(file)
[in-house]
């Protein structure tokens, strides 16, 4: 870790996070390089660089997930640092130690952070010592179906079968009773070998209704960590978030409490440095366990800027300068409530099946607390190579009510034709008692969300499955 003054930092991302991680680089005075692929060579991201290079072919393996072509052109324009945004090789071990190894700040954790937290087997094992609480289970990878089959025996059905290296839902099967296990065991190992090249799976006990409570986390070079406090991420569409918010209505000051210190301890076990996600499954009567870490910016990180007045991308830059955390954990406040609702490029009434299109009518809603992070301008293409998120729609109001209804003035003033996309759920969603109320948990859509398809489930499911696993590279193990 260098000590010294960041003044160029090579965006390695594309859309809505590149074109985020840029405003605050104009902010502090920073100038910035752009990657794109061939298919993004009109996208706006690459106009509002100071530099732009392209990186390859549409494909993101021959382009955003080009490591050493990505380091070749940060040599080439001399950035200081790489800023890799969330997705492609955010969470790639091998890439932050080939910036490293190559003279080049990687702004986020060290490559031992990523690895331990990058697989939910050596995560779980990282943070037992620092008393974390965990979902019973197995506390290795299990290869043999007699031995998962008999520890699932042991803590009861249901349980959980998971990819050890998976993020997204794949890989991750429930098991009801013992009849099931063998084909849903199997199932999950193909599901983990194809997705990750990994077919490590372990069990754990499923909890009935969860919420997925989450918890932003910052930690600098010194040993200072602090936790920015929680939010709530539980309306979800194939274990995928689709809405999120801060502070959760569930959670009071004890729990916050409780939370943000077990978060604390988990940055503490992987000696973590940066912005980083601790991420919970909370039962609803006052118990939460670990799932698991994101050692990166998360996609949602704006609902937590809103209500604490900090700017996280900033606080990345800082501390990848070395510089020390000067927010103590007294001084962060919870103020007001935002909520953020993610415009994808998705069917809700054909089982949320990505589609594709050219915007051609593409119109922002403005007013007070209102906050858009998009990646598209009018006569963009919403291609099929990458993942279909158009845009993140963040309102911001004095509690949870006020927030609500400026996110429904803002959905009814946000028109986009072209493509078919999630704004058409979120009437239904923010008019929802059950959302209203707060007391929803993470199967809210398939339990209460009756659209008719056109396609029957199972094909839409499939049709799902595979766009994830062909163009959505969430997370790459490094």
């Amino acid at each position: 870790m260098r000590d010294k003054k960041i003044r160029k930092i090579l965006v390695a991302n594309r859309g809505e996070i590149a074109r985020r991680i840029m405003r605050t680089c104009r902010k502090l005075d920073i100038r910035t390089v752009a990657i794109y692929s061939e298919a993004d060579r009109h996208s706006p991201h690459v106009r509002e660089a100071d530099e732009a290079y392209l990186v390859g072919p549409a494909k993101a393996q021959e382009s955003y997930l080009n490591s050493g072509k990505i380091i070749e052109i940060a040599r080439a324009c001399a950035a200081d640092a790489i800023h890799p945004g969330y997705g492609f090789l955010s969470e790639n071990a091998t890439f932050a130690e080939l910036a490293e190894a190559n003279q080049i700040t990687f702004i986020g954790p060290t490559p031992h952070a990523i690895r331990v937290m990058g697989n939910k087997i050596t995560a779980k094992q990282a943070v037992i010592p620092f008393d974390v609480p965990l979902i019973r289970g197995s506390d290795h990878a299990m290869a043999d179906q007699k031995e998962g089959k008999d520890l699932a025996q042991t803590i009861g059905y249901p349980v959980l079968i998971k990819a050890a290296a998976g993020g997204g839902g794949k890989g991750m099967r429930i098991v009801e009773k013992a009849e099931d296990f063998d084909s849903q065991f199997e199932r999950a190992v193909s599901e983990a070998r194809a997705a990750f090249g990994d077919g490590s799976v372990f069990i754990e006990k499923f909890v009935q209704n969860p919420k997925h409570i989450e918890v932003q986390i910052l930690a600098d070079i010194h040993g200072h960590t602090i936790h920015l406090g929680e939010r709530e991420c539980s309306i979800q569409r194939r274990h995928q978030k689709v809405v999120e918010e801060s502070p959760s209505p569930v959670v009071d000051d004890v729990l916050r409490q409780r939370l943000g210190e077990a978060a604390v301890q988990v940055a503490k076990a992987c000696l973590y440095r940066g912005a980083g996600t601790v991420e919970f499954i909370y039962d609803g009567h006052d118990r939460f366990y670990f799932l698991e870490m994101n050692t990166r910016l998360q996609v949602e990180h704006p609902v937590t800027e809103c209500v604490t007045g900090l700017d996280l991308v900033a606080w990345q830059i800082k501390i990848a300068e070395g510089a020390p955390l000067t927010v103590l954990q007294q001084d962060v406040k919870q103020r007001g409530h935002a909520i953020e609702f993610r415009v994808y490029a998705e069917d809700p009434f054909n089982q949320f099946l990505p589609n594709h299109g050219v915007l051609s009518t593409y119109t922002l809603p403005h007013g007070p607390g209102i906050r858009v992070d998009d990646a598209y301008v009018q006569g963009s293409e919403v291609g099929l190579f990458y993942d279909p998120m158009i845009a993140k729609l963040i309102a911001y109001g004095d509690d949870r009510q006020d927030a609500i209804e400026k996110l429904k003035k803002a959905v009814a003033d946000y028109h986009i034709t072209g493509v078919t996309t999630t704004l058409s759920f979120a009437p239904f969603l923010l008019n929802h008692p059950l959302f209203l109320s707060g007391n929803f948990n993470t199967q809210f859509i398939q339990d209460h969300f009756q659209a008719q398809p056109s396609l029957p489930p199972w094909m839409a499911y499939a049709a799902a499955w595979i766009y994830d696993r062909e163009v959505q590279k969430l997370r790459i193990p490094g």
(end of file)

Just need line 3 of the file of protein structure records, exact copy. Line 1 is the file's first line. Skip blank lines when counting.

């Amino acid at each position: 870790m260098r000590d010294k003054k960041i003044r160029k930092i090579l965006v390695a991302n594309r859309g809505e996070i590149a074109r985020r991680i840029m405003r605050t680089c104009r902010k502090l005075d920073i100038r910035t390089v752009a990657i794109y692929s061939e298919a993004d060579r009109h996208s706006p991201h690459v106009r509002e660089a100071d530099e732009a290079y392209l990186v390859g072919p549409a494909k993101a393996q021959e382009s955003y997930l080009n490591s050493g072509k990505i380091i070749e052109i940060a040599r080439a324009c001399a950035a200081d640092a790489i800023h890799p945004g969330y997705g492609f090789l955010s969470e790639n071990a091998t890439f932050a130690e080939l910036a490293e190894a190559n003279q080049i700040t990687f702004i986020g954790p060290t490559p031992h952070a990523i690895r331990v937290m990058g697989n939910k087997i050596t995560a779980k094992q990282a943070v037992i010592p620092f008393d974390v609480p965990l979902i019973r289970g197995s506390d290795h990878a299990m290869a043999d179906q007699k031995e998962g089959k008999d520890l699932a025996q042991t803590i009861g059905y249901p349980v959980l079968i998971k990819a050890a290296a998976g993020g997204g839902g794949k890989g991750m099967r429930i098991v009801e009773k013992a009849e099931d296990f063998d084909s849903q065991f199997e199932r999950a190992v193909s599901e983990a070998r194809a997705a990750f090249g990994d077919g490590s799976v372990f069990i754990e006990k499923f909890v009935q209704n969860p919420k997925h409570i989450e918890v932003q986390i910052l930690a600098d070079i010194h040993g200072h960590t602090i936790h920015l406090g929680e939010r709530e991420c539980s309306i979800q569409r194939r274990h995928q978030k689709v809405v999120e918010e801060s502070p959760s209505p569930v959670v009071d000051d004890v729990l916050r409490q409780r939370l943000g210190e077990a978060a604390v301890q988990v940055a503490k076990a992987c000696l973590y440095r940066g912005a980083g996600t601790v991420e919970f499954i909370y039962d609803g009567h006052d118990r939460f366990y670990f799932l698991e870490m994101n050692t990166r910016l998360q996609v949602e990180h704006p609902v937590t800027e809103c209500v604490t007045g900090l700017d996280l991308v900033a606080w990345q830059i800082k501390i990848a300068e070395g510089a020390p955390l000067t927010v103590l954990q007294q001084d962060v406040k919870q103020r007001g409530h935002a909520i953020e609702f993610r415009v994808y490029a998705e069917d809700p009434f054909n089982q949320f099946l990505p589609n594709h299109g050219v915007l051609s009518t593409y119109t922002l809603p403005h007013g007070p607390g209102i906050r858009v992070d998009d990646a598209y301008v009018q006569g963009s293409e919403v291609g099929l190579f990458y993942d279909p998120m158009i845009a993140k729609l963040i309102a911001y109001g004095d509690d949870r009510q006020d927030a609500i209804e400026k996110l429904k003035k803002a959905v009814a003033d946000y028109h986009i034709t072209g493509v078919t996309t999630t704004l058409s759920f979120a009437p239904f969603l923010l008019n929802h008692p059950l959302f209203l109320s707060g007391n929803f948990n993470t199967q809210f859509i398939q339990d209460h969300f009756q659209a008719q398809p056109s396609l029957p489930p199972w094909m839409a499911y499939a049709a799902a499955w595979i766009y994830d696993r062909e163009v959505q590279k969430l997370r790459i193990p490094g």